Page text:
5 reasons wireless chargers aren't practical
- Wireless charging sounds convenient in theory, but in practicality, it hasn't taken off for most phone users.
- One research report showed that only 29% of people use wireless chargers.
- Phones that support Qi are mainly newer phones from Apple, Samsung, Google, and LG.
Following is a transcript of the video.
Wireless charging sounds great, right? Just plop your phone on a stand, a pad, or even furniture with built-in wireless charging, and voila, it starts charging. No cables, no fuss.
Even though most newer phones have wireless charging, one research report showed that only 29% of people use it. Why hasn't it taken off?Well, first of all, you need a phone or a phone case that's capable of wireless charging, and not everyone has one. Qi is the standard for almost all wireless chargers. Phones that support Qi are mainly newer phones from Apple, Samsung, Google, and LG.
Secondly, wireless chargers are slower than wired chargers. The thing about wireless charging is it uses something called electromagnetic induction, basically transferring energy from one place, like your charging mat, for example, to another, your phone.
Wireless charging uses two physical coils. The induction coil in the charger and the receiver coil in the phone. If you don't align the two coils on top of each other, your device won't charge correctly. This method of charging is slower than plugging your phone straight into an outlet, which lets the power flow from the outlet through the wired charger to your phone.
Most wired chargers have a rating of at least 12 watts, while most wireless chargers only reach about 7.5 or 10 watts. Basically, the smaller the number, the longer it'll take to charge your phone. And if you have a case for your phone, it'll charge even slower, or might not even work at all.
Some wireless chargers do have a fast-charge mode, but it'll only work with phones from the same manufacturer. So a Google Qi charger might fast-charge a Pixel but not a Galaxy. Yes, if you're not looking for a fast charger, or if you're only charging your phone at night while you sleep, then a wireless charger could work for you.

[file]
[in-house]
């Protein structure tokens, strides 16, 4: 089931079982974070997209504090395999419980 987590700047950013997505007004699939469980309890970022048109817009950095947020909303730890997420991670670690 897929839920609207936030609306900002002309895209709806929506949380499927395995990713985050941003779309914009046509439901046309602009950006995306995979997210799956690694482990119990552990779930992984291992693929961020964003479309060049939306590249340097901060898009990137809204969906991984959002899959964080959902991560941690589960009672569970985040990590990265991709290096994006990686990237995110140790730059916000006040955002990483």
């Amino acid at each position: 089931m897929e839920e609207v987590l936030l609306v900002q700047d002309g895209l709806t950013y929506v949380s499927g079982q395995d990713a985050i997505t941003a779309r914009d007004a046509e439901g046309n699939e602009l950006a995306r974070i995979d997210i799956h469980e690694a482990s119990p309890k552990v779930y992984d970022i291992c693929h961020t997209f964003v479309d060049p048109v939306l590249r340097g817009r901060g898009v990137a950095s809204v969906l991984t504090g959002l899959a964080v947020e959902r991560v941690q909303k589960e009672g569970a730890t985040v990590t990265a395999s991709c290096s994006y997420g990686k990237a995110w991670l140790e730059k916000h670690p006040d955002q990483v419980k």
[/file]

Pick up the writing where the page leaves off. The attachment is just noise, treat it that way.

But for the most part, you can't use your phone while it charges wirelessly. If you take your phone off the wireless charger to do anything, it'll stop charging. You can't text comfortably without lifting your phone off the charger, you can't sit on the couch and scroll through Instagram, and you can't even take a phone call properly. But with a cord, you can do all those tasks while staying plugged in.Also, these wireless chargers are technically not wireless. They still have to be plugged into an outlet. The only wireless part about it is eliminating the wire between your phone and the charger.
The price of these chargers is another issue. The more affordable chargers range from $15 to $30, while the fancier ones cost anywhere from $60 to $100. But it doesn't look like wireless charging is disappearing anytime soon. One report is expecting that by 2023, there will be a cumulative shipment of 2.7 billion wireless chargers and 6 billion devices with wireless charging capabilities.
But for wireless charging to become the norm, companies will need to figure out ways to make it more practical and frictionless. Companies like Pi, Energous, and Ossia are getting there with their truly wireless charging products. They claim that their products can charge multiple devices wirelessly when you bring them within a short range, kind of like how WiFi works.
Basically, if you hold or place your wireless charging phone, tablet, and headphones around the wireless charger, it'll begin to charge your devices, which sounds pretty cool and is a great step forward. But the thing is, none of these companies have released their product yet. It's just all talk. Just like Apple with their AirPower. So, I'll believe it when I'm scrolling through Instagram on my couch while truly charging my phone wirelessly.